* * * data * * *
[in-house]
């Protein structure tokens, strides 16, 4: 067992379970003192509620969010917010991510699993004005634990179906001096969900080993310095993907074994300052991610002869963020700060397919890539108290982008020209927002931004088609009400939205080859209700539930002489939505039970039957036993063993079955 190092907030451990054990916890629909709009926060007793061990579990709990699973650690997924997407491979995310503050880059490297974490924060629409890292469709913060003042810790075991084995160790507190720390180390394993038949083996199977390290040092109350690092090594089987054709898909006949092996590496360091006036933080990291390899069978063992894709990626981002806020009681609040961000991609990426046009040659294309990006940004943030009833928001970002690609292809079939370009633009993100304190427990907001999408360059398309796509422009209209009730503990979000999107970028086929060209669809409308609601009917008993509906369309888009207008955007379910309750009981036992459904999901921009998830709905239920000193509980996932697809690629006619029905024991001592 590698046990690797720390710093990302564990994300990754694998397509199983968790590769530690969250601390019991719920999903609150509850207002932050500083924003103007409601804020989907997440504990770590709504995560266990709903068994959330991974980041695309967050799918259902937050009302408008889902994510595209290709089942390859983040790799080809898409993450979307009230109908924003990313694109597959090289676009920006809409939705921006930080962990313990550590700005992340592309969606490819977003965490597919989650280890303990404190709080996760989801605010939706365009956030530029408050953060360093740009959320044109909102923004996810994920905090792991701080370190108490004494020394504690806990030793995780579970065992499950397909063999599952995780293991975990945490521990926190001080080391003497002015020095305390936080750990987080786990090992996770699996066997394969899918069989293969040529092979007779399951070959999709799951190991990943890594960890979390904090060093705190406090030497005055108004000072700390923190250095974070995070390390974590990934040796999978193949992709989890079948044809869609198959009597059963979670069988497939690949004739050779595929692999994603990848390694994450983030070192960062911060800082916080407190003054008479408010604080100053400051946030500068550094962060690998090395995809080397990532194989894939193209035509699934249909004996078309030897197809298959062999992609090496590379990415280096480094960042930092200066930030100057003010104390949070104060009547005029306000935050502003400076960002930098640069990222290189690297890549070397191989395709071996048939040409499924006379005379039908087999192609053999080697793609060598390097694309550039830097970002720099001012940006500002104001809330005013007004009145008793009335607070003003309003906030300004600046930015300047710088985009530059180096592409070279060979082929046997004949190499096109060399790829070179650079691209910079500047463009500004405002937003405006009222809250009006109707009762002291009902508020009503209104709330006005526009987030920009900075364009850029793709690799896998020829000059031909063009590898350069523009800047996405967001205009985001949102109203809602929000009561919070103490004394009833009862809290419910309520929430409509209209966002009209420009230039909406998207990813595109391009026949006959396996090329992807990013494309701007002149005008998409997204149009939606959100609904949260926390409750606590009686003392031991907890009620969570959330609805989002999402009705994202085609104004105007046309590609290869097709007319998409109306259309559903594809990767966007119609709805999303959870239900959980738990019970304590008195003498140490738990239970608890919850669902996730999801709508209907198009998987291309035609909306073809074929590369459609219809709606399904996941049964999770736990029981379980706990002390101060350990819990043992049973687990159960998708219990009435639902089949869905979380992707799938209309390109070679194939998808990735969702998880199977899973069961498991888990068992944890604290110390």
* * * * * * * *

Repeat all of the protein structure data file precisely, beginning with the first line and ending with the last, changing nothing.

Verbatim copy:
[in-house]
């Protein structure tokens, strides 16, 4: 067992379970003192509620969010917010991510699993004005634990179906001096969900080993310095993907074994300052991610002869963020700060397919890539108290982008020209927002931004088609009400939205080859209700539930002489939505039970039957036993063993079955 190092907030451990054990916890629909709009926060007793061990579990709990699973650690997924997407491979995310503050880059490297974490924060629409890292469709913060003042810790075991084995160790507190720390180390394993038949083996199977390290040092109350690092090594089987054709898909006949092996590496360091006036933080990291390899069978063992894709990626981002806020009681609040961000991609990426046009040659294309990006940004943030009833928001970002690609292809079939370009633009993100304190427990907001999408360059398309796509422009209209009730503990979000999107970028086929060209669809409308609601009917008993509906369309888009207008955007379910309750009981036992459904999901921009998830709905239920000193509980996932697809690629006619029905024991001592 590698046990690797720390710093990302564990994300990754694998397509199983968790590769530690969250601390019991719920999903609150509850207002932050500083924003103007409601804020989907997440504990770590709504995560266990709903068994959330991974980041695309967050799918259902937050009302408008889902994510595209290709089942390859983040790799080809898409993450979307009230109908924003990313694109597959090289676009920006809409939705921006930080962990313990550590700005992340592309969606490819977003965490597919989650280890303990404190709080996760989801605010939706365009956030530029408050953060360093740009959320044109909102923004996810994920905090792991701080370190108490004494020394504690806990030793995780579970065992499950397909063999599952995780293991975990945490521990926190001080080391003497002015020095305390936080750990987080786990090992996770699996066997394969899918069989293969040529092979007779399951070959999709799951190991990943890594960890979390904090060093705190406090030497005055108004000072700390923190250095974070995070390390974590990934040796999978193949992709989890079948044809869609198959009597059963979670069988497939690949004739050779595929692999994603990848390694994450983030070192960062911060800082916080407190003054008479408010604080100053400051946030500068550094962060690998090395995809080397990532194989894939193209035509699934249909004996078309030897197809298959062999992609090496590379990415280096480094960042930092200066930030100057003010104390949070104060009547005029306000935050502003400076960002930098640069990222290189690297890549070397191989395709071996048939040409499924006379005379039908087999192609053999080697793609060598390097694309550039830097970002720099001012940006500002104001809330005013007004009145008793009335607070003003309003906030300004600046930015300047710088985009530059180096592409070279060979082929046997004949190499096109060399790829070179650079691209910079500047463009500004405002937003405006009222809250009006109707009762002291009902508020009503209104709330006005526009987030920009900075364009850029793709690799896998020829000059031909063009590898350069523009800047996405967001205009985001949102109203809602929000009561919070103490004394009833009862809290419910309520929430409509209209966002009209420009230039909406998207990813595109391009026949006959396996090329992807990013494309701007002149005008998409997204149009939606959100609904949260926390409750606590009686003392031991907890009620969570959330609805989002999402009705994202085609104004105007046309590609290869097709007319998409109306259309559903594809990767966007119609709805999303959870239900959980738990019970304590008195003498140490738990239970608890919850669902996730999801709508209907198009998987291309035609909306073809074929590369459609219809709606399904996941049964999770736990029981379980706990002390101060350990819990043992049973687990159960998708219990009435639902089949869905979380992707799938209309390109070679194939998808990735969702998880199977899973069961498991888990068992944890604290110390």